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  1. jimmy04's Avatar
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    #1

    Would+infinitive

    Hi everyone
    First I'd like to clarify that before posting this, I really did read the thread "would" of Aysaa (at least 3 times) but I still don't see what I am concerning.

    As usual, I see a lot of native speakers (in American movies for example) said this structure " It/He/She would + infinitive" such as:
    1. It would be great.
    2. I think he would look hot with some ink.
    3. How would you know that?
    4. You said you wouldn't read it.

    Questions:
    a/ If we judge them as the type 2 of If clause, that means that isn't true or will not happen in the future -->It seems to not make sense. I am impressed by Raymott when he said It is a way of saying when you don't have the statistics to back up that statement, but you're pretty sure it's true ( contrasting to conditional clause!!!) but I need more.
    So may you all help to explain what 4 sentences above are implying , as well as how to use it

    b/ what is the difference btw "would+infinitive" and "would+have+past participle" , when we use "it would have been great"

    Thanks

  2. jimmy04's Avatar
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    #2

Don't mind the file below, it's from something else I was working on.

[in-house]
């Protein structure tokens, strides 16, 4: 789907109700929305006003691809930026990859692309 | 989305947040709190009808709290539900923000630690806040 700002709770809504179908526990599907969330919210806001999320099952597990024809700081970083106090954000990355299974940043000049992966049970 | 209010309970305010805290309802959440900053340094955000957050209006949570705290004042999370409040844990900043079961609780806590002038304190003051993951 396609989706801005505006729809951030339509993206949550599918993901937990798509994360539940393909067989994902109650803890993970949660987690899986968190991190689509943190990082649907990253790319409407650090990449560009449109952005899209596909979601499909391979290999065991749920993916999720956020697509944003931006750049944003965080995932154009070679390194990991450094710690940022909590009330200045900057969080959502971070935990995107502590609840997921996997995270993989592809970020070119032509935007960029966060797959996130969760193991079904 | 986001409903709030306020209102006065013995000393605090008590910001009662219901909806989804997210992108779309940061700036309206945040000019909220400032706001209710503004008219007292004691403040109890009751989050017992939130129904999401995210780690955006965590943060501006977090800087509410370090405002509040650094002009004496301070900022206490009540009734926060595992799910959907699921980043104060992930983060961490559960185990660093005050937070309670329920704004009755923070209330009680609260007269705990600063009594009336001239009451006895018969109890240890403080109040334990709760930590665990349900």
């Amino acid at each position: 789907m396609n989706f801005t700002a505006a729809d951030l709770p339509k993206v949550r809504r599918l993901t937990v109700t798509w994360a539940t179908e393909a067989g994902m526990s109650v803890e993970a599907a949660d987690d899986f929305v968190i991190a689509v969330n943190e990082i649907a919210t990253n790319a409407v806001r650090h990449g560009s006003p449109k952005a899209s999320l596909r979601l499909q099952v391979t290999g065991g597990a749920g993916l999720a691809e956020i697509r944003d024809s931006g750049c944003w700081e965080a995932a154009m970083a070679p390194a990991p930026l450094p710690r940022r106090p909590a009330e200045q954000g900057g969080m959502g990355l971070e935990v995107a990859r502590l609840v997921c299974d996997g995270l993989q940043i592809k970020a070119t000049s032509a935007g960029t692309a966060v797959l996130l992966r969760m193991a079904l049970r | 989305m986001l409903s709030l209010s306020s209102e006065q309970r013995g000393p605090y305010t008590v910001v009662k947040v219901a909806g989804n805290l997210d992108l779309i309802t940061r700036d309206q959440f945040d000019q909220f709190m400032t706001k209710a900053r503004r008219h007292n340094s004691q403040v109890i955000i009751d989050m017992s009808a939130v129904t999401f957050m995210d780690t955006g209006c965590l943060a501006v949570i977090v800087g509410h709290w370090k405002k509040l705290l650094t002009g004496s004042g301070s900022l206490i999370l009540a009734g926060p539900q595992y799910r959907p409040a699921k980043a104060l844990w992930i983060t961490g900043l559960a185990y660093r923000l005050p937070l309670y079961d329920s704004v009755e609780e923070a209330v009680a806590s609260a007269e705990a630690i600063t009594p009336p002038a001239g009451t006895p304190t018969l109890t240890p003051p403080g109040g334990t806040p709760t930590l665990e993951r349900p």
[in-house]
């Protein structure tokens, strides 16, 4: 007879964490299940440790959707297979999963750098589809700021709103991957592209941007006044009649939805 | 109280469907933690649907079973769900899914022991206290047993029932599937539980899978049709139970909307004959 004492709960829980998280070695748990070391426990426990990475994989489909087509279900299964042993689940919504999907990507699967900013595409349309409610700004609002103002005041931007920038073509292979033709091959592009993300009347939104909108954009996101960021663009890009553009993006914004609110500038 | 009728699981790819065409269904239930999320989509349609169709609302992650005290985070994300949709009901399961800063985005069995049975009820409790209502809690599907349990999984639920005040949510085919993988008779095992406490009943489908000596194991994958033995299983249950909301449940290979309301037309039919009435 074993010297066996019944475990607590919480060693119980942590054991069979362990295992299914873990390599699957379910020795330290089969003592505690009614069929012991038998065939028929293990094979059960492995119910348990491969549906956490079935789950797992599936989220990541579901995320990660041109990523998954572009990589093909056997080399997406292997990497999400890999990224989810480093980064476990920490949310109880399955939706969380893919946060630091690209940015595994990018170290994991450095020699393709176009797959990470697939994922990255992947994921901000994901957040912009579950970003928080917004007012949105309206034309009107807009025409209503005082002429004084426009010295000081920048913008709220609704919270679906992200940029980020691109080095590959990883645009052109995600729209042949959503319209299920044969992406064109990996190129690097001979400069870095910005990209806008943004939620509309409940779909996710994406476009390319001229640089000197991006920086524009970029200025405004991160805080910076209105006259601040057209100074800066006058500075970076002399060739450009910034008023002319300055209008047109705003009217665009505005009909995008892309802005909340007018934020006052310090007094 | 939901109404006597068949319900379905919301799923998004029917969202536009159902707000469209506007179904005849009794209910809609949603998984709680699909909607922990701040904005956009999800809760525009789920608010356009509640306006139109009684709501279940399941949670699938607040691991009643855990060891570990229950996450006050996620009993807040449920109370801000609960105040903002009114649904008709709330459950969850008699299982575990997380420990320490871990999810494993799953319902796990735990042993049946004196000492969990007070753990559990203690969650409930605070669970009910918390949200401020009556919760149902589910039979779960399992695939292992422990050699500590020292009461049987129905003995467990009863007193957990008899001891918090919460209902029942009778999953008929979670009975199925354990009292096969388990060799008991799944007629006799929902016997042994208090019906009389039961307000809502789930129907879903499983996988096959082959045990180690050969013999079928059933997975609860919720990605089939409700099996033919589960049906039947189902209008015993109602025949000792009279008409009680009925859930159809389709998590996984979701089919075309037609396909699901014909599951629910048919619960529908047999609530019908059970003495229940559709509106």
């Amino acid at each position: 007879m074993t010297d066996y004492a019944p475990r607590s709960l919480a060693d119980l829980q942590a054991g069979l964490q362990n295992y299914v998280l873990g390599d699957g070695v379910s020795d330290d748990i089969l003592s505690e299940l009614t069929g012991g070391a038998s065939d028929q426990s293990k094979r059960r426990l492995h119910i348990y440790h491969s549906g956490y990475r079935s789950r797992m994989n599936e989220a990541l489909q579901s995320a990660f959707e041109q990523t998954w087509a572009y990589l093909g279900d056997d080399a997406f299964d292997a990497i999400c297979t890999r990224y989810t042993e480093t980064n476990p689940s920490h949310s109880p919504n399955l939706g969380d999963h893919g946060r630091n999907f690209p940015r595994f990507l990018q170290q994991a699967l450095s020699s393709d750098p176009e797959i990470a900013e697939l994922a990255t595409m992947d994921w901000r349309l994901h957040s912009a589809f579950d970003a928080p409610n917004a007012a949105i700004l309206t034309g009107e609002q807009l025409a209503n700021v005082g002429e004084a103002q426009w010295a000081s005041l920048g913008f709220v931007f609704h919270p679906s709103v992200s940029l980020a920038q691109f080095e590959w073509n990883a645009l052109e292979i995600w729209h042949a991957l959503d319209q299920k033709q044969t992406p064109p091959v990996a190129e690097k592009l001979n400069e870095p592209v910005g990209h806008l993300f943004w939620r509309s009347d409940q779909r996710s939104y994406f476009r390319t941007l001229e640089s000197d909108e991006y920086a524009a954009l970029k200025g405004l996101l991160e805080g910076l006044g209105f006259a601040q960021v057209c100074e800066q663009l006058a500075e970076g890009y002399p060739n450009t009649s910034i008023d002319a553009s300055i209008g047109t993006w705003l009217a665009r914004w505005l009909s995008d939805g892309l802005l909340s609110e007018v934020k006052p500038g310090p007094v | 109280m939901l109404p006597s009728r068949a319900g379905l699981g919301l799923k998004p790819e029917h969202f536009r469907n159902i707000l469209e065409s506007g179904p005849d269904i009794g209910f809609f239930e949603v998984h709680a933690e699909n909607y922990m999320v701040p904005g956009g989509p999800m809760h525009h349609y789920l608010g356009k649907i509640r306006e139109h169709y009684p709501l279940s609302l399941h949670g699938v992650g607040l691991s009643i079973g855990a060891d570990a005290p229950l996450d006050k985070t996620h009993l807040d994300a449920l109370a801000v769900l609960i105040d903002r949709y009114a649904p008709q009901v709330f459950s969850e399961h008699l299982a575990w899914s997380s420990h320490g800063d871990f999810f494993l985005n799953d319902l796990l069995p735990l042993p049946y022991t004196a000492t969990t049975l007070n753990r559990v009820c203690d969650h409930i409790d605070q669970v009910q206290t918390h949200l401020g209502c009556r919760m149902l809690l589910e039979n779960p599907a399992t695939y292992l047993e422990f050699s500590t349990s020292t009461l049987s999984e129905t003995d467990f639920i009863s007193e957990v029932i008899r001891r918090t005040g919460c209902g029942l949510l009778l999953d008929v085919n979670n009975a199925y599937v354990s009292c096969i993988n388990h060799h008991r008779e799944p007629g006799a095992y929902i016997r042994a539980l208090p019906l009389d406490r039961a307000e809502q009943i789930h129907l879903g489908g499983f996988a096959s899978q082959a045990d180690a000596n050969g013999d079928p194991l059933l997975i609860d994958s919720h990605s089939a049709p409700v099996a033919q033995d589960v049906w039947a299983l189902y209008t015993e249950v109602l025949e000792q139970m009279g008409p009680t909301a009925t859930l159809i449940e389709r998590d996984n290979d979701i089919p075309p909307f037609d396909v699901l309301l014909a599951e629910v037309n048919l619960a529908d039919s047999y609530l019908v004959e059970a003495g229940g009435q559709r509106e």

Re: Would+infinitive

    Could I have some replies please?

  3. Raymott's Avatar
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    #3

    Re: Would+infinitive

    Quote Originally Posted by jimmy04 View Post

    As usual, I see a lot of native speakers (in American movies for example) said this structure " It/He/She would + infinitive" such as:


    1. It would be great. There’s an implicit “if” clause that belongs to this. For example, “It would great (if you could that).”
    2. I think he would look hot with some ink. You can look at this as meaning, “I think he would look hot if he had some ink” – though I don’t under what this means. Possibily a tattoo
    3. How would you know that?
    This means “How do you know that?”
    4. You said you wouldn't read it. In this example, we’re dealing with “past tense” of ‘will’ :
    “ ‘I won’t do it,“ you said.” => “You said you wouldn’t do it.”

    Questions:
    a/ If we judge them as the type 2 of If clause, that means that isn't true or will not happen in the future --It seems to not make sense.

    I agree. It would not make sense to call all of those “Conditional 2”.

    I am impressed by Raymott when he said It is a way of saying when you don't have the statistics to back up that statement, but you're pretty sure it's true ( contrasting to conditional clause!!!) but I need more.
    Note that I said that about one specific sentence in which I used “would”. This applies only to something like “I would say it’s an adverb,” for example. You asked me what “would” meant in that specific case. You certainly can’t apply that to ever sentence with “would” in it.

    So may you all help to explain what 4 sentences above are implying , as well as how to use it

    b/ what is the difference btw "would+infinitive" and "would+have+past participle" , when we use "it would have been great"